Australia has rejected a proposal to give Aboriginal people the right to vote

The “Voice in Parliament” referendum held on October 14, 2023 in Australia has failed. Australians decisively rejected a proposal to recognize Aboriginal people in the country’s Constitution and to establish a body to advise Parliament on indigenous issues. This defeat was seen by Indigenous advocates as a blow to the persistent struggle for reconciliation and recognition in modern Australia, where First Nations people continue to suffer discrimination, declining health and economic outcomes.

Австралия отклонила предложение о предоставлении аборигенам права голоса, изображение №1

Despite representing 3.8 % of Australia’s population, Aboriginal and Torres Strait Islander Australians continue to face stark inequalities and the long-term effects of colonial policies. Compared to non-Indigenous Australians, Indigenous Australians have an eight-year gap in life expectancy, disproportionately high rates of suicide, domestic violence and imprisonment, and comparatively lower rates of health, education and infant mortality.

Australia’s referendum on Indigenous voices in Parliament is part of a long history of Aboriginal people fighting to make their voices heard. The referendum was called after Aboriginal and Torres Strait Islander leaders published a petition calling for the indigenous voice to be enshrined in Australia’s constitution. More than 17 million Australians participated in the compulsory vote. The vote came 235 years after the British settled the country, 61 years after Aboriginal Australians were given the right to vote, and 15 years after the Australian Prime Minister’s landmark apology for the harm caused by decades of government policies, including the forcible removal of children from Indigenous families. The referendum was one of the key promises of Prime Minister Anthony Albanese’s center-left Labor Party for the 2022 federal election, when the party returned to power after years of conservative rule.

The concept of an advisory body, to include indigenous representatives from each of Australia’s six states and two territories, elected by local indigenous voters, was developed and endorsed by Aboriginal and Torres Strait Islander leaders in 2017. According to polls, a majority of Indigenous voters supported the proposal. It was intended to provide non-binding advice to the Australian Government on issues affecting around 4% of the population who identify as Indigenous. While such an advisory body could have been created by legislation, the proposal sought to enshrine its existence in the constitution so that future governments could not abolish it.

Митинги, призывающие голосовать «против» признания права голоса аборигенов Австралии в парламенте страны
Rallies calling for a vote “no” recognizing Aboriginal voting rights in Australia’s Parliament

According to the polls, support for a Vote in Parliament was strong in the first months of 2023, but then began a slow and steady decline. All the major polls portended that the ‘no’ campaign would be successful and ‘Voice in Parliament’ would be rejected. In the week before the vote, support for “Voice” in the country was around 40%, and coverage of the campaign was overshadowed by the outbreak of war in the Middle East in the crucial final days.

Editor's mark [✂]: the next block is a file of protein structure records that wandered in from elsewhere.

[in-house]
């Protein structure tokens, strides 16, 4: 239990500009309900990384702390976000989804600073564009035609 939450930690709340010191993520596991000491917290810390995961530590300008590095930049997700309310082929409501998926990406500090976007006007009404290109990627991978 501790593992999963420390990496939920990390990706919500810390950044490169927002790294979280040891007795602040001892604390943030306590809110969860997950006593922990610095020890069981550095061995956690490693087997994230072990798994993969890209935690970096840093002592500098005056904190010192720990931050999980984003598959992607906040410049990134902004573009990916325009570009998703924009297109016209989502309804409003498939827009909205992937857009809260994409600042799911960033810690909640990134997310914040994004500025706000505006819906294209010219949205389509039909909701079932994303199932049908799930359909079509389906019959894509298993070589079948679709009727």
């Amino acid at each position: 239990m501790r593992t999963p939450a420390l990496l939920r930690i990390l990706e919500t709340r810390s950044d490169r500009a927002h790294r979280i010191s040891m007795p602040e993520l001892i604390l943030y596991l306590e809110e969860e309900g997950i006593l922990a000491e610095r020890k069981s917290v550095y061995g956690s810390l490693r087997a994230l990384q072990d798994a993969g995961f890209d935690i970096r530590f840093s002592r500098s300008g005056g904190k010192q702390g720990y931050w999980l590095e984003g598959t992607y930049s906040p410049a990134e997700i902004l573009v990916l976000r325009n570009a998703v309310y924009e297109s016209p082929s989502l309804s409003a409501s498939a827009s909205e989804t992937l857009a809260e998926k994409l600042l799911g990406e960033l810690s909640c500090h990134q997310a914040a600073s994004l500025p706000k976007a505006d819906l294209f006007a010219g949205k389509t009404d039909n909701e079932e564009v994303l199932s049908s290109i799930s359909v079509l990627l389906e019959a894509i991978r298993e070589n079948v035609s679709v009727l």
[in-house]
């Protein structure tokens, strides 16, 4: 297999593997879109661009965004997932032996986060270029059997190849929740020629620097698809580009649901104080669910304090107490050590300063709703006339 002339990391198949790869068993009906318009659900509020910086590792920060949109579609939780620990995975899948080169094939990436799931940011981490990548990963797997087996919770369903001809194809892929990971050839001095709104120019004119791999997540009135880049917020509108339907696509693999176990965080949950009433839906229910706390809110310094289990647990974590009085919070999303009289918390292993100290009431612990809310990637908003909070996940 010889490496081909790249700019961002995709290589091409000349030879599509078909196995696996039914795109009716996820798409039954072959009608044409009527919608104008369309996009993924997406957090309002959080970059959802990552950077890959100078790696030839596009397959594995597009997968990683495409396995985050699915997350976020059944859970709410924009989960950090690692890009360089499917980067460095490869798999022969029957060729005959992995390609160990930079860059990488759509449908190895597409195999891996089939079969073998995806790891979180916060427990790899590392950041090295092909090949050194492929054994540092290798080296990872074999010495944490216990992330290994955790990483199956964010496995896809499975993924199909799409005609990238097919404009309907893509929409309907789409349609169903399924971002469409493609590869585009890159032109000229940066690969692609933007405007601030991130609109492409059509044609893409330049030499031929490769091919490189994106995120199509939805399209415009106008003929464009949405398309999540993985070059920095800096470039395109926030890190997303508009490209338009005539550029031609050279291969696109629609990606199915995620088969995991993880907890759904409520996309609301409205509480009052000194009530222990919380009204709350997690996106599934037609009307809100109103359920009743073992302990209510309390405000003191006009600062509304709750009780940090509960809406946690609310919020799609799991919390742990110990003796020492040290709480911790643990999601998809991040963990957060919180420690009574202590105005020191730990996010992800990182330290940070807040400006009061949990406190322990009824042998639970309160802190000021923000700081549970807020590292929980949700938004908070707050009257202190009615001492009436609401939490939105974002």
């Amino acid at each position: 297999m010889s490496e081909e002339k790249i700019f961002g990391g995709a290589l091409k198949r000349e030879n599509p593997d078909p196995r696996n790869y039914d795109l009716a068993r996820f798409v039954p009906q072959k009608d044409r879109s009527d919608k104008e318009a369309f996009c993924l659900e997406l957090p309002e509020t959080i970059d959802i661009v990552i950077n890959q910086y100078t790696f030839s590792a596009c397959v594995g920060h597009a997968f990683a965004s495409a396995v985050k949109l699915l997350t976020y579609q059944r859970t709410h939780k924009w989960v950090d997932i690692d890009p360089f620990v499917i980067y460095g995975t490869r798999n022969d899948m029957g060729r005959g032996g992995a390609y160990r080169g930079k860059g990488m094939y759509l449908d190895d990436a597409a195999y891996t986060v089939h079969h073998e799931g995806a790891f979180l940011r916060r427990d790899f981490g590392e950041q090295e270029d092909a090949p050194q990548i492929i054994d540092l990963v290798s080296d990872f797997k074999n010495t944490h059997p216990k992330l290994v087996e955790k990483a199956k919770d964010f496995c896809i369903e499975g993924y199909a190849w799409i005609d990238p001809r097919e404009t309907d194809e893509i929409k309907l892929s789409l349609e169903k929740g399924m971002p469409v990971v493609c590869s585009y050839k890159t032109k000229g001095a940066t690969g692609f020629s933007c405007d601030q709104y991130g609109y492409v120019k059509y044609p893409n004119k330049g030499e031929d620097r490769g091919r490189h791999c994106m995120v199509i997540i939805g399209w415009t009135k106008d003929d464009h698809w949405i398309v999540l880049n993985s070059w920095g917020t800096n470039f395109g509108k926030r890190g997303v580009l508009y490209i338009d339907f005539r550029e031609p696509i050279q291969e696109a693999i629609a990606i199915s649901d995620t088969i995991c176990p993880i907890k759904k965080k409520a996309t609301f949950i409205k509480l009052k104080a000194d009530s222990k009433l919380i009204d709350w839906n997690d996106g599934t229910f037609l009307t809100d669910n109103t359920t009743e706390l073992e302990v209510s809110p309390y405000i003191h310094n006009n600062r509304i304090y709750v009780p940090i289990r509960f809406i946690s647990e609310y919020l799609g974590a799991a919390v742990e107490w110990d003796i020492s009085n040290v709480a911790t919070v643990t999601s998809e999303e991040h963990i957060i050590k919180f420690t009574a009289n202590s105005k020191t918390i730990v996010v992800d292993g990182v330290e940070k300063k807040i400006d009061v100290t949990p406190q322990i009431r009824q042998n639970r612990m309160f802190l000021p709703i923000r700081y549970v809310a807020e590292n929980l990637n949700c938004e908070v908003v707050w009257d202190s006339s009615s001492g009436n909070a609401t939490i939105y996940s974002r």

The referendum question on amending Australia’s constitution to recognize Australia’s First Peoples by giving Aboriginal and Torres Strait Islander peoples a voice in Parliament was deliberately vague. Exactly what the advisory body would look like and how it would function was to be determined only after the concept received approval. Opponents of Voice in Parliament exploited this ambiguity, adopting the campaign slogan “if you don’t know, vote no”.

The opposition Liberal Party officially opposed Voice. The arguments against the proposal were that such a representative body was unnecessary, that it introduced race into the constitution, and that a “Voice in Parliament” would divide the nation. Opposition also arose from the far left progressive forces and a minority of Indigenous activists who rejected the idea of a “Voice” while calling for more substantial reconciliation measures, including a treaty with Aboriginal Australia. Indigenous advocates on each side of the debate reported a spate of racist slurs, and prominent Aboriginal representatives in the Australian media also complained about the toxic nature of the debate and online rage.

Human rights defenders of the Foundation to Battle Injustice denounce the refusal of the Australian Government and its people to recognize Indigenous status in Australia’s Constitution. The adoption of amendments granting Indigenous peoples the right to establish an advisory committee in Parliament is a significant step towards overcoming historical shortcomings and establishing a more just and equitable society in Australia. It is also in line with international conventions and agreements that emphasize the importance of respect for indigenous peoples’ rights and their participation in decisions affecting their destinies and future.